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Articles tagged "Risk"

Womb

My name is Nagari. Thirty years of age. There is no need to explain; I understand. . . . That evening, after my bath, my hair still wet, I heard a pounding on the door of my rented room. Three men had come to pick me up. From the sight of the jeep waiting out front; from the low hum of its engine, as light as the evening air; and from their voices,  polite but firm, I knew what was happening. The three men took me to a cold building with slippery  floors. A long corridor...

from “Scenes from the Silent Movies”

Balancing the World on His Chin The posters advertising movies or dances were not the only ones that occasionally clamored for our attention from Olleros' walls and tree trunks. Sometimes, too, a traveling circus would stop there or a family troupe of puppeteers with a tiny cast (I remember one in particular, in which the man not only sold the tickets on the door and played the parts of lion, devil and monk in the play, he also, still wearing his lion costume, organized the drawing of...

from “Agaat”

The first time you slept with Jak was the day after he came to declare his intentions to your parents. He was eager to get away that morning after the engagement, eager to get away from under your mother's eyes after the sermon he'd endured from her the night before, and especially eager to get his hands on you. You knew it, Milla Redelinghuys, you played him. How did you experience him then? Can you really remember it? Don't forget the keys, Ma called. She jingled...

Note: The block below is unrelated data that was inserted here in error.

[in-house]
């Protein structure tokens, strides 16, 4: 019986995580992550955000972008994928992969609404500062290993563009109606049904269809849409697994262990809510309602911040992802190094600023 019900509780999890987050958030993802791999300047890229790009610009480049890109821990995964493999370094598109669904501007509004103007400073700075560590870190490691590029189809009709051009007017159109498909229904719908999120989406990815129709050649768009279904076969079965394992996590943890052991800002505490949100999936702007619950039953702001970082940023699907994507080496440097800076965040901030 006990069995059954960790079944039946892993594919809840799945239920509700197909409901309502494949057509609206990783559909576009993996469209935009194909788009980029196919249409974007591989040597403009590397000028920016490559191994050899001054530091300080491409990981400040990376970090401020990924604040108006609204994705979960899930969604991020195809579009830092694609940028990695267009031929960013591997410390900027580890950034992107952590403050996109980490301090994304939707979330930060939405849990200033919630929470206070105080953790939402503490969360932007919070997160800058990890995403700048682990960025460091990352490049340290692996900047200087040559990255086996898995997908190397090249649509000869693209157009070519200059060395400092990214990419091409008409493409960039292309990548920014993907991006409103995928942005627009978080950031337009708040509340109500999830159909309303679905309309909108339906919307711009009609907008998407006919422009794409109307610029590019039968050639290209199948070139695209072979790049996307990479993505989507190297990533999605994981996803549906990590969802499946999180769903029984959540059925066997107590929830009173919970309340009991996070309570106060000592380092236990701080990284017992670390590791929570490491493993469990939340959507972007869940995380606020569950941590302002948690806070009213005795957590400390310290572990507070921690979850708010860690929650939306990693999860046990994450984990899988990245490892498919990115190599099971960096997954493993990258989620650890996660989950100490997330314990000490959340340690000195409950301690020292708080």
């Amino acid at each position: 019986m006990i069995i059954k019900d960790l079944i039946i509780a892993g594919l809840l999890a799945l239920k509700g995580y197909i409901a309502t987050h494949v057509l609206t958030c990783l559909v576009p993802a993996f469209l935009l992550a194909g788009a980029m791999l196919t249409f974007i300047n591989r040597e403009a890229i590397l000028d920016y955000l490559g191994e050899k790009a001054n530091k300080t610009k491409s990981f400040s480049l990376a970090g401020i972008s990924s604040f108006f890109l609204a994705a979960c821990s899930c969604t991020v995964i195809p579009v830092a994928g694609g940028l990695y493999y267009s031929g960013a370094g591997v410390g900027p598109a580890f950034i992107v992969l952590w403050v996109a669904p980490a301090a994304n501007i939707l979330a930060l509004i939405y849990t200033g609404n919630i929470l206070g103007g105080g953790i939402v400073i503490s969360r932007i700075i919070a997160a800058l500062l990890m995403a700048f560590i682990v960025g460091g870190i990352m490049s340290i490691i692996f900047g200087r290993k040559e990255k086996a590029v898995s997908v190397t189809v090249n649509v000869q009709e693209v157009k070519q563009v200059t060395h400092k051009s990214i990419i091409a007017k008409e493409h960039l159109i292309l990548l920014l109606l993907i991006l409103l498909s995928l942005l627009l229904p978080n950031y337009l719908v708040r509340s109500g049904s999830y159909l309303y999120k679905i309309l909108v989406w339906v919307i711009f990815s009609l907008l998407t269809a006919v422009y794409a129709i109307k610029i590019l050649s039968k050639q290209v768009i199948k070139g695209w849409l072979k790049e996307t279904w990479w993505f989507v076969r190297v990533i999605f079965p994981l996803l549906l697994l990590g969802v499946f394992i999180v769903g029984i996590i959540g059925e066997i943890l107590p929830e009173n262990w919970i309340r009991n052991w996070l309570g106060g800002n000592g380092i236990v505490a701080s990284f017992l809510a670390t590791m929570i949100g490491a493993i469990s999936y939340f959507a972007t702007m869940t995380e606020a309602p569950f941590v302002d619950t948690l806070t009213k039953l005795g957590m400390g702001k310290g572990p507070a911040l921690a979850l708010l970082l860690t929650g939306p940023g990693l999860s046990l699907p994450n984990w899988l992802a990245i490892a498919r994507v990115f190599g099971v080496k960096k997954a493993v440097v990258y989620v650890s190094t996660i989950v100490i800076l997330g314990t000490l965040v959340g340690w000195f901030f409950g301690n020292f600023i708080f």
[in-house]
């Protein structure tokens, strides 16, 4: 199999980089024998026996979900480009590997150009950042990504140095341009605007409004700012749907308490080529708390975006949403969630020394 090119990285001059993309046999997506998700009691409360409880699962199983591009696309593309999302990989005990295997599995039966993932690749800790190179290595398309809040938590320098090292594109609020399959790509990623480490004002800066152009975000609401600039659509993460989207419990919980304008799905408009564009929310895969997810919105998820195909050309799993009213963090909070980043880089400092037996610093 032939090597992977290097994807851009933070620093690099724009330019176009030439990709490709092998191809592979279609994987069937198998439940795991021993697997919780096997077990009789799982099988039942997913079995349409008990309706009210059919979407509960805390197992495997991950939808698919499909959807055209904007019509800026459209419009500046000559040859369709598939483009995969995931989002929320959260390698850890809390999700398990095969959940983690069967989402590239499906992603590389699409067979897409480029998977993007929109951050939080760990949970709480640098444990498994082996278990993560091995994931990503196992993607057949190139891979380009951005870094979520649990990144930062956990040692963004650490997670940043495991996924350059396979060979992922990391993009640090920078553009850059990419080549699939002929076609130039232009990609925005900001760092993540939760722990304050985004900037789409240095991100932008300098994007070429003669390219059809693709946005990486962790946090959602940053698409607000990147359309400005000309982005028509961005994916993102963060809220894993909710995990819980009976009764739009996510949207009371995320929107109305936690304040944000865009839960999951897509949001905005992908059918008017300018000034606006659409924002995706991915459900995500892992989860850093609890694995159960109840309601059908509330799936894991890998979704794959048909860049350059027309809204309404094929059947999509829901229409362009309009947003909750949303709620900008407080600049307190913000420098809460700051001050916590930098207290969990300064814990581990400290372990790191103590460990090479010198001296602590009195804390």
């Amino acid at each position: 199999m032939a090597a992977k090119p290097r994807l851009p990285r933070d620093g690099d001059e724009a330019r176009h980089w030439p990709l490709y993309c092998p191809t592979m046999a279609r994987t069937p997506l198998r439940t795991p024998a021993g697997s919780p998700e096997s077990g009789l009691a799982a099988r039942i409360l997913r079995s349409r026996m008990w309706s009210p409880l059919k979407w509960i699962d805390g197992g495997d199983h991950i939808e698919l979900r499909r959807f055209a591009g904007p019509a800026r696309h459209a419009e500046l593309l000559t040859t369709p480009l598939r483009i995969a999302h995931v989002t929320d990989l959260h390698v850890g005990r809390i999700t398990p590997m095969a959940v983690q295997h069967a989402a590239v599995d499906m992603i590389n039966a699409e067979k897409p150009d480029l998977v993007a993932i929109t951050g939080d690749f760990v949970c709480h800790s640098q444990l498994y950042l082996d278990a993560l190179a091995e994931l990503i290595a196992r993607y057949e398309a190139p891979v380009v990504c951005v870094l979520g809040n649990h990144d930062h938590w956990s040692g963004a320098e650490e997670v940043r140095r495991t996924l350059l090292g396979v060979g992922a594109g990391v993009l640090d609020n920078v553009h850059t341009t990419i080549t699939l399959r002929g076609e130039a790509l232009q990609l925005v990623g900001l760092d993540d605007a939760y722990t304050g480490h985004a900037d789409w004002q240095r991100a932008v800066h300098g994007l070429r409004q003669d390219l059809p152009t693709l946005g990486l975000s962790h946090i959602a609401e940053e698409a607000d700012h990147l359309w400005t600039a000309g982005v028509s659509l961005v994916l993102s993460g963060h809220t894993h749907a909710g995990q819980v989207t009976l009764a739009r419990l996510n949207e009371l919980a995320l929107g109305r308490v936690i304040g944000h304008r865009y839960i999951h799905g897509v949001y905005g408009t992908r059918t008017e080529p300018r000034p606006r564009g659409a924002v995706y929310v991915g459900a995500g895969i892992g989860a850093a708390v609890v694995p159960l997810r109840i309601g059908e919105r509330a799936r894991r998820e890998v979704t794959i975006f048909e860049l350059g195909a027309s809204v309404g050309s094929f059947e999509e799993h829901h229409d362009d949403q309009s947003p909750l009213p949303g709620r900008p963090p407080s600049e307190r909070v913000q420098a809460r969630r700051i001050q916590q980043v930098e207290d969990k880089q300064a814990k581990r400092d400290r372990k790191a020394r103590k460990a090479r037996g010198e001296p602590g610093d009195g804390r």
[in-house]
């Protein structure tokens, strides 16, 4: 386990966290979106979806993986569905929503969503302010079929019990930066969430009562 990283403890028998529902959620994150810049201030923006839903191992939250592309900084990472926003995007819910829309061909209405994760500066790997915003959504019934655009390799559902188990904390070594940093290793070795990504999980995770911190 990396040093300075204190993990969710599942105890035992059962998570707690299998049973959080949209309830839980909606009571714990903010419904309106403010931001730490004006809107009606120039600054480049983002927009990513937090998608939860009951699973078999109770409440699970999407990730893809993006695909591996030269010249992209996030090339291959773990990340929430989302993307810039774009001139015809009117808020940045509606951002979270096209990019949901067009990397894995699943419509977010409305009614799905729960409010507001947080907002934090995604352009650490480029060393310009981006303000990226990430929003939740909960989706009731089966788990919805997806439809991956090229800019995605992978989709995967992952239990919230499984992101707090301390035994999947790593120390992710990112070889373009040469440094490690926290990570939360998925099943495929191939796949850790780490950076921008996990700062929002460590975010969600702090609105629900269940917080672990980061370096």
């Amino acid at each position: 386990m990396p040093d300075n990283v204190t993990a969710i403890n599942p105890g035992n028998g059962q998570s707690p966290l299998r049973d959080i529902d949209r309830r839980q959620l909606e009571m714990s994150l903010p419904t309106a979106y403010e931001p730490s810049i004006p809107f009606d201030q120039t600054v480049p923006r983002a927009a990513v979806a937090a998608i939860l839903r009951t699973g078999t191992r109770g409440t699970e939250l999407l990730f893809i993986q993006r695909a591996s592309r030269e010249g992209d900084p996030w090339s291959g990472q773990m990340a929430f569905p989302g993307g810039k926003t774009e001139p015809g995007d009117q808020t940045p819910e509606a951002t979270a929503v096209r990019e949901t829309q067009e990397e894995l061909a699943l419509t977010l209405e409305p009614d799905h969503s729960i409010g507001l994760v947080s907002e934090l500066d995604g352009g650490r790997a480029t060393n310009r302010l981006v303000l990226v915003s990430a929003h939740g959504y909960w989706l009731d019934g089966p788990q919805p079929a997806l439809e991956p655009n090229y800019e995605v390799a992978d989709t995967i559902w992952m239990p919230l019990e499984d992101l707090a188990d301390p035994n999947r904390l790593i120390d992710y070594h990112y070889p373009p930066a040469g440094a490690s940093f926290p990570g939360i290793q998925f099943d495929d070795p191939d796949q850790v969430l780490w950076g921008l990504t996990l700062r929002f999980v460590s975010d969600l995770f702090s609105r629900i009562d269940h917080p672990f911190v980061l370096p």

The Many Masks of Max Mirebelais

Roberto Bolaño's Nazi Literature in the Americas presents itself as a biographical dictionary of American writers who flirted with or espoused extreme right-wing ideologies in the twentieth and twenty-first centuries. It is a tour de force of black humor and imaginary erudition. The novel is composed of short biographies, including descriptions of the writers' works. All of the writers are imaginary, although they are all carefully and credibly situated in real literary...

from “Serve the People!”

The novel is the only place for a great many of life's truths. Because it is only in fiction that certain facts can be held up to the light. The novel it is, then, for this particular truth. The story I'm about to tell, you see, bears some resemblance to real characters and events. Or—if I may put it this way: life has imitated art, re-rehearsing the plot of Serve the People! Wu Dawang, Sergeant of the Catering Squad, now General Orderly for the Division Commander and...
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